GSA takes the lead on making federal websites mobile friendly

7 ways to avoid mobile app design failure

In January, President Donald Trump signed the bipartisan Connected Government Act, which requires agencies to make sure new citizen-facing websites are mobile friendly. The statue codifies existing governmentwide guidance, but also has a schedule to push agencies to adopt mobile-friendly design practices.

More than 40 percent of traffic to federal websites is generated by mobile users, according to analytics data. According to Jacob Parcell, director of the Technology Transformation Service's Mobile Program Management Office, that proportion has been steady for some time, and he says it's essential to make sure that mobile and desktop experiences are comparable.

The first deliverables under the new law are landing soon. By about July 4, new government websites will have to be mobile friendly, meaning that they load quickly, offer mobile-optimized navigation and supply the same basic services as a desktop site.

Parcell is leading the General Services Administration team charged with making agency web development comport with the Connected Government Act's mobile-friendly requirements. The effort includes people at TTS and elsewhere inside GSA.

For the past seven years, Parcell has been nurturing a mobile community of practice inside the federal government that has reached 1,100 feds who have developed or are developing mobile apps. He's also been able to recruit a volunteer group of more than 250 who test mobile sites in development across the range of devices and operating systems to troubleshoot potential problems and design bugs.

Currently, Parcell said, his group is talking to agencies to see what questions they have about the Connected Government Act, and what standards are going to be put in place to prove out whether a site qualifies as mobile friendly. Legacy sites aren't required to update to conform to the law unless they come out with a redesign.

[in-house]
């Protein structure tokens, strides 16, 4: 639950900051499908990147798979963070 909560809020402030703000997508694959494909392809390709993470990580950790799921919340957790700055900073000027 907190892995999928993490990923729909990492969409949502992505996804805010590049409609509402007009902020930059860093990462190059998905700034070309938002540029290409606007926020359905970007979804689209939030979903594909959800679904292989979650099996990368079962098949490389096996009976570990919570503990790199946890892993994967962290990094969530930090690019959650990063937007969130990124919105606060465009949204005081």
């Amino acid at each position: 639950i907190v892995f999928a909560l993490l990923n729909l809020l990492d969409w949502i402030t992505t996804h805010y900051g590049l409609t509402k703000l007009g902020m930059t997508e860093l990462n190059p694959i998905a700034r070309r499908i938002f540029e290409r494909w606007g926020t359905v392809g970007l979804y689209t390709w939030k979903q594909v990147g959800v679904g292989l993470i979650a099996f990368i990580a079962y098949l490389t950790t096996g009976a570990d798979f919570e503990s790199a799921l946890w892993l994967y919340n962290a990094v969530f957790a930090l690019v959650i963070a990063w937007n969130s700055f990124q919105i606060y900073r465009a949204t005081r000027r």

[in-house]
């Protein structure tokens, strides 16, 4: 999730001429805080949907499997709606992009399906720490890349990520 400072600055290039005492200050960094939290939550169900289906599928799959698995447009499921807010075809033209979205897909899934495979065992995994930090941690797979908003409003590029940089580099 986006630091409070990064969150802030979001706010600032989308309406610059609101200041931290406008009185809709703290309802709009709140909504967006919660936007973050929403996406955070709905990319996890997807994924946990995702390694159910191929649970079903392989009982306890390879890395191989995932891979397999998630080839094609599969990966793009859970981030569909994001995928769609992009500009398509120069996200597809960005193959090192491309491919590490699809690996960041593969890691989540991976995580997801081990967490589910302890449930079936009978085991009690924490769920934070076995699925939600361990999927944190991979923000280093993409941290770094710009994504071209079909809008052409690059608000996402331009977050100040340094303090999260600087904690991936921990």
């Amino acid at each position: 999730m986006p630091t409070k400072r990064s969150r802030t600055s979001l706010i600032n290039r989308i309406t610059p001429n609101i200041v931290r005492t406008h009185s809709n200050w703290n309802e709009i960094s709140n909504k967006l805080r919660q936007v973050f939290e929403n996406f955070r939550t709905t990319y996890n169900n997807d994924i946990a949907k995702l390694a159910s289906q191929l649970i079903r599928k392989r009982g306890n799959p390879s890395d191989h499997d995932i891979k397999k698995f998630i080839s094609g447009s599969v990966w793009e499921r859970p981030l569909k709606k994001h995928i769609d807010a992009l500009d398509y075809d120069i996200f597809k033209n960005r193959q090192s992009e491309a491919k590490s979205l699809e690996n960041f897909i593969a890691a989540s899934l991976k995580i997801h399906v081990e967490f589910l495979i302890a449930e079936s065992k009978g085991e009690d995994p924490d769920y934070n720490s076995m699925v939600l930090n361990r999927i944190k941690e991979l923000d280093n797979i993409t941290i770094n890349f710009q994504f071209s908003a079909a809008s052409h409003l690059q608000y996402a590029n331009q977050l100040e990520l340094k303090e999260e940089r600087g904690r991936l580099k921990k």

Parcell said more guidance on this score should be coming out in March. He expects to take existing mobile guidance "and hone it and make it more specific to the requirements of the law," including some detail on what constitutes a redesign versus an iterative update.

The law is also an opportunity to examine what mobile users truly want from a website. Parcell said the best practice is "to really look at analytics and look at what mobile users are coming to the website for and design mobile versions of the website that actually meet those needs."

Under the law, GSA is tasked with producing a report by July 2019 to detail implementation on an agency by agency basis.

About the Author

Adam Mazmanian is executive editor of FCW.

Before joining the editing team, Mazmanian was an FCW staff writer covering Congress, government-wide technology policy and the Department of Veterans Affairs. Prior to joining FCW, Mazmanian was technology correspondent for National Journal and served in a variety of editorial roles at B2B news service SmartBrief. Mazmanian has contributed reviews and articles to the Washington Post, the Washington City Paper, Newsday, New York Press, Architect Magazine and other publications.

Click here for previous articles by Mazmanian. Connect with him on Twitter at @thisismaz.


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